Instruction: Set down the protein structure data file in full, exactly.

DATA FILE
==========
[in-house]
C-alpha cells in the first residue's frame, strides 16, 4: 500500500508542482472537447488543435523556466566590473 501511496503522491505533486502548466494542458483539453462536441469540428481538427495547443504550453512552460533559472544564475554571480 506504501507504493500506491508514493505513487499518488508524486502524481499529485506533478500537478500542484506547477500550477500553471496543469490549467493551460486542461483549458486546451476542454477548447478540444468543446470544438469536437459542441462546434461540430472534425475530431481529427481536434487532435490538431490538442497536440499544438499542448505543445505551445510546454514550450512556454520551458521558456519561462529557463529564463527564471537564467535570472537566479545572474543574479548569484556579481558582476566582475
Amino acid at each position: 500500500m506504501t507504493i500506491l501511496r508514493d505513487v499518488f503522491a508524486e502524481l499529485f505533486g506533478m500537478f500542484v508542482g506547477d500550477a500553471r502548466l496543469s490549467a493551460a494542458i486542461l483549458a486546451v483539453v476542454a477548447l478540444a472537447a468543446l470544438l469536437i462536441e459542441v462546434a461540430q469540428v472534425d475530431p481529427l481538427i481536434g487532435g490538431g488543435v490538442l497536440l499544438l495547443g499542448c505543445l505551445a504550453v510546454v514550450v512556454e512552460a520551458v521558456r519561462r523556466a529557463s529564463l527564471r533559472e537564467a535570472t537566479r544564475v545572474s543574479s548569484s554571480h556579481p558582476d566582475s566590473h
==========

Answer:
[in-house]
C-alpha cells in the first residue's frame, strides 16, 4: 500500500508542482472537447488543435523556466566590473 501511496503522491505533486502548466494542458483539453462536441469540428481538427495547443504550453512552460533559472544564475554571480 506504501507504493500506491508514493505513487499518488508524486502524481499529485506533478500537478500542484506547477500550477500553471496543469490549467493551460486542461483549458486546451476542454477548447478540444468543446470544438469536437459542441462546434461540430472534425475530431481529427481536434487532435490538431490538442497536440499544438499542448505543445505551445510546454514550450512556454520551458521558456519561462529557463529564463527564471537564467535570472537566479545572474543574479548569484556579481558582476566582475
Amino acid at each position: 500500500m506504501t507504493i500506491l501511496r508514493d505513487v499518488f503522491a508524486e502524481l499529485f505533486g506533478m500537478f500542484v508542482g506547477d500550477a500553471r502548466l496543469s490549467a493551460a494542458i486542461l483549458a486546451v483539453v476542454a477548447l478540444a472537447a468543446l470544438l469536437i462536441e459542441v462546434a461540430q469540428v472534425d475530431p481529427l481538427i481536434g487532435g490538431g488543435v490538442l497536440l499544438l495547443g499542448c505543445l505551445a504550453v510546454v514550450v512556454e512552460a520551458v521558456r519561462r523556466a529557463s529564463l527564471r533559472e537564467a535570472t537566479r544564475v545572474s543574479s548569484s554571480h556579481p558582476d566582475s566590473h